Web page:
We're on site at the MySpace office in San Francisco for the OpenSocial first birthday celebration. Presentations were given by social networking application development companies such as RockYou, containers (websites which integrate an application development interface to allow user-built applications) such as Yahoo!, Linkedin, Orkut, and Hi5 as well as official talks from Google and MySpace on some of the standards.
As the OpenSocial developer community grows its base among official containers and independent application developers, the main focus for the future of OpenSocial is to encourage all individuals, regardless of company affiliation, to contribute to the community as a whole. At today's event we saw the true meaning of open and social, where companies who've traditionally been at odds are sharing impressive technologies. Competitors are allowing open access to their platforms and tools with the hope of delivering an ungated community for developers and all users as a whole.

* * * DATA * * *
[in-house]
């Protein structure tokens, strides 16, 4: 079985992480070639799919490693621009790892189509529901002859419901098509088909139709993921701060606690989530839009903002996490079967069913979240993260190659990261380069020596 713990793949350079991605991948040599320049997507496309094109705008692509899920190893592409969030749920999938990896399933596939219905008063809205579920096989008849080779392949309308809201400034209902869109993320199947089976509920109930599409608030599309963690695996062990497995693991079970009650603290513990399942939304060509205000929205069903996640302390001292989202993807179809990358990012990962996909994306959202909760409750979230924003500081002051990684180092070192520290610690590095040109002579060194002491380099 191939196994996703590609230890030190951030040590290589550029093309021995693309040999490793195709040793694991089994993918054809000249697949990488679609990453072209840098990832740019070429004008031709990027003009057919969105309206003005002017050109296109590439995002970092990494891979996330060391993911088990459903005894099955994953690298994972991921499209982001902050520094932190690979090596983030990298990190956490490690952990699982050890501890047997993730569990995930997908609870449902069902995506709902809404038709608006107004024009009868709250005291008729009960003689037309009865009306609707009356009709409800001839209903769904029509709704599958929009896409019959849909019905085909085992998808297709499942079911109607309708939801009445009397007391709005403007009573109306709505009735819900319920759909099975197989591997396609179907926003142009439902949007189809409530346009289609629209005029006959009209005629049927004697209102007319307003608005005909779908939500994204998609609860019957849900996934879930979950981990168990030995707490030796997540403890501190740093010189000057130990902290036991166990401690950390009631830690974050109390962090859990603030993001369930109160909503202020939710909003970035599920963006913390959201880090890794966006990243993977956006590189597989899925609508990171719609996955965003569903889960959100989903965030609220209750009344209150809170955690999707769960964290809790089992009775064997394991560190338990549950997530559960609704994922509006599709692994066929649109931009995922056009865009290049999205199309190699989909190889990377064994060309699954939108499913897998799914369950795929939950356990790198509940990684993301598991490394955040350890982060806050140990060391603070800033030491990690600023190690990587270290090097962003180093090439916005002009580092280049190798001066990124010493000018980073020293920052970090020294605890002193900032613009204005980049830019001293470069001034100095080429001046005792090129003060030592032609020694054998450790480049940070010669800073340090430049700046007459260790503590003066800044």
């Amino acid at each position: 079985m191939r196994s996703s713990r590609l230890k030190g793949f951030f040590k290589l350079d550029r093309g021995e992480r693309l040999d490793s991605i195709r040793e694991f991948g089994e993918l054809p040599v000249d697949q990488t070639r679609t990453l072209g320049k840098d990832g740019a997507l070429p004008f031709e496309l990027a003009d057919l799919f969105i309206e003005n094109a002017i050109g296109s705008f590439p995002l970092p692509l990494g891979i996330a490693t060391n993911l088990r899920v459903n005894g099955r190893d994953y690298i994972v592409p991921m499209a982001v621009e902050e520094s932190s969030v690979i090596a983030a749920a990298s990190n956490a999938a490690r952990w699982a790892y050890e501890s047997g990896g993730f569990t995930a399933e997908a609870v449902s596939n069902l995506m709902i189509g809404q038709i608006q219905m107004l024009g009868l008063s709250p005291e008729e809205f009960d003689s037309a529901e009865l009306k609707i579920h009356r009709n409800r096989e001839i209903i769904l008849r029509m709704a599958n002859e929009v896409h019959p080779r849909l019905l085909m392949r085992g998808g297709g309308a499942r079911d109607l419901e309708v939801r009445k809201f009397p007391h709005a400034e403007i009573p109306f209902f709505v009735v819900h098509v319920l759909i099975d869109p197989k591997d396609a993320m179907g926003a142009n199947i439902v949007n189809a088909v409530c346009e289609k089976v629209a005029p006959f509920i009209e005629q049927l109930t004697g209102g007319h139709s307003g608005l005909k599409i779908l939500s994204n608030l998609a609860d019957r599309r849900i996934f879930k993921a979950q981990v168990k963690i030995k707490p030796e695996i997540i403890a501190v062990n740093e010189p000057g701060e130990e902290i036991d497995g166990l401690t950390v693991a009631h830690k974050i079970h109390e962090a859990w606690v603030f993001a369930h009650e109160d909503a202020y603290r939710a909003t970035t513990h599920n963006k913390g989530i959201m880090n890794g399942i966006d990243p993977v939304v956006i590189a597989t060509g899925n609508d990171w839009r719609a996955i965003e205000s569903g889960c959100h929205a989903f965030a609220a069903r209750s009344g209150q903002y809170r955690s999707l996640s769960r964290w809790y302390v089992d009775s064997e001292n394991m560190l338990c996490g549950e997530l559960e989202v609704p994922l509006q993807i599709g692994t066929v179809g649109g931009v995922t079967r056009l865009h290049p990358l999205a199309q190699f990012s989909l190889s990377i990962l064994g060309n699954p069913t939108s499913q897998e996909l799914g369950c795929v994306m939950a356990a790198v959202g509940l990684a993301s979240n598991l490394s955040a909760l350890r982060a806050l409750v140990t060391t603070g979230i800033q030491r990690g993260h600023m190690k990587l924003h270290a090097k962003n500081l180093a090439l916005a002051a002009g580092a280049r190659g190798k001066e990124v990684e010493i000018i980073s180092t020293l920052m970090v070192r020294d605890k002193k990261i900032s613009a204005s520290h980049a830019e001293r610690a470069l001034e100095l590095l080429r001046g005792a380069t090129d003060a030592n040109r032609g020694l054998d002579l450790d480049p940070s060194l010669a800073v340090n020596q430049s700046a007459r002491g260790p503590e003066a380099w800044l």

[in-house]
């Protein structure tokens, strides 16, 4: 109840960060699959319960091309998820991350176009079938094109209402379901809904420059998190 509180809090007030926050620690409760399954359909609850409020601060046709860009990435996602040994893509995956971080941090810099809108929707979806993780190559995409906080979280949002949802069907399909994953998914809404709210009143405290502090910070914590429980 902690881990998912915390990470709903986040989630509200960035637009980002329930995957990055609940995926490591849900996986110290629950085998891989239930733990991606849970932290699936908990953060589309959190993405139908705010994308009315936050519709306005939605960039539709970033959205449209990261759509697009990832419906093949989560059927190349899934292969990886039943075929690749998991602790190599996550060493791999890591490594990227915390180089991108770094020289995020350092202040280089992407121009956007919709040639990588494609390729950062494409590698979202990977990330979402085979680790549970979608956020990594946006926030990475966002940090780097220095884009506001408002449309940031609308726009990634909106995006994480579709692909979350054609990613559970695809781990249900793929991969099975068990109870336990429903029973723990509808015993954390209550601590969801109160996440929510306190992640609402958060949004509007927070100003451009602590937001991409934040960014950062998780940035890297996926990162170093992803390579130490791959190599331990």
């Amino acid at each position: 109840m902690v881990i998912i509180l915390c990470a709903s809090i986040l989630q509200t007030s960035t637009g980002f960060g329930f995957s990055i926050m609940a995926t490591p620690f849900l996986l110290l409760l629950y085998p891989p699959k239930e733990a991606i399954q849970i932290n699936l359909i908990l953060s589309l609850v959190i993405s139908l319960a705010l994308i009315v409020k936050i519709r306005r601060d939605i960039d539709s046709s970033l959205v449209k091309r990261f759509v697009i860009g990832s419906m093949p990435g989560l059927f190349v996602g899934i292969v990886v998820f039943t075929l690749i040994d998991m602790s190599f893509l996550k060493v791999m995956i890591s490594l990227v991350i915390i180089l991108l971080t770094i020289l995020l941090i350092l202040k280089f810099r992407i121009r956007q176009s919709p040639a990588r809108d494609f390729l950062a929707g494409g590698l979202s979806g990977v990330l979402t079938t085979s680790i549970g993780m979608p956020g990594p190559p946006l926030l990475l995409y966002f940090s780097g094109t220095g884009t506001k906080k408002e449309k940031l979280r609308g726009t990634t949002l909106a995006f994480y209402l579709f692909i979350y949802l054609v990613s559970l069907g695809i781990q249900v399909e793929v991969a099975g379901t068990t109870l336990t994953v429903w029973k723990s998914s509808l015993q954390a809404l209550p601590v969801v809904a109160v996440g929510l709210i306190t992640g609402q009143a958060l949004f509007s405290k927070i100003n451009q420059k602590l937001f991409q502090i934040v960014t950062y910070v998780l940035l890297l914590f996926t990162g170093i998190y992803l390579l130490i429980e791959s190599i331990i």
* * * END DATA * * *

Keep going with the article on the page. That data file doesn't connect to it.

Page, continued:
With the introduction of the new OpenSocial 0.9 standards, the focus returns to the need for community input. From application hosting containers to individual developers, you can contribute back your ideas by participating in the OpenSocial groups or on the mailing list. As part of today's hands-on event, container crawls introduced developers to OpenSocial containers from around the world. Developers tried their hands at migrating their applications onto a variety of containers within the span of an hour. Grand prizes of t-shirts and schwag were raffled off by the containers!
The social web is growing, and it's tearing down the walls of traditionally closed companies, bringing developers together to share experiences and learn from each other. It's a great time to be a developer where everything you could ever want to do is right at your fingertips.
Event Photos from the Desk of Tom Hughes-Croucher
You can find more photos at http://flickr.com/photos/opensocial1stbirthday/
Senior Software Engineer / Evangelist
Yahoo! Developer Network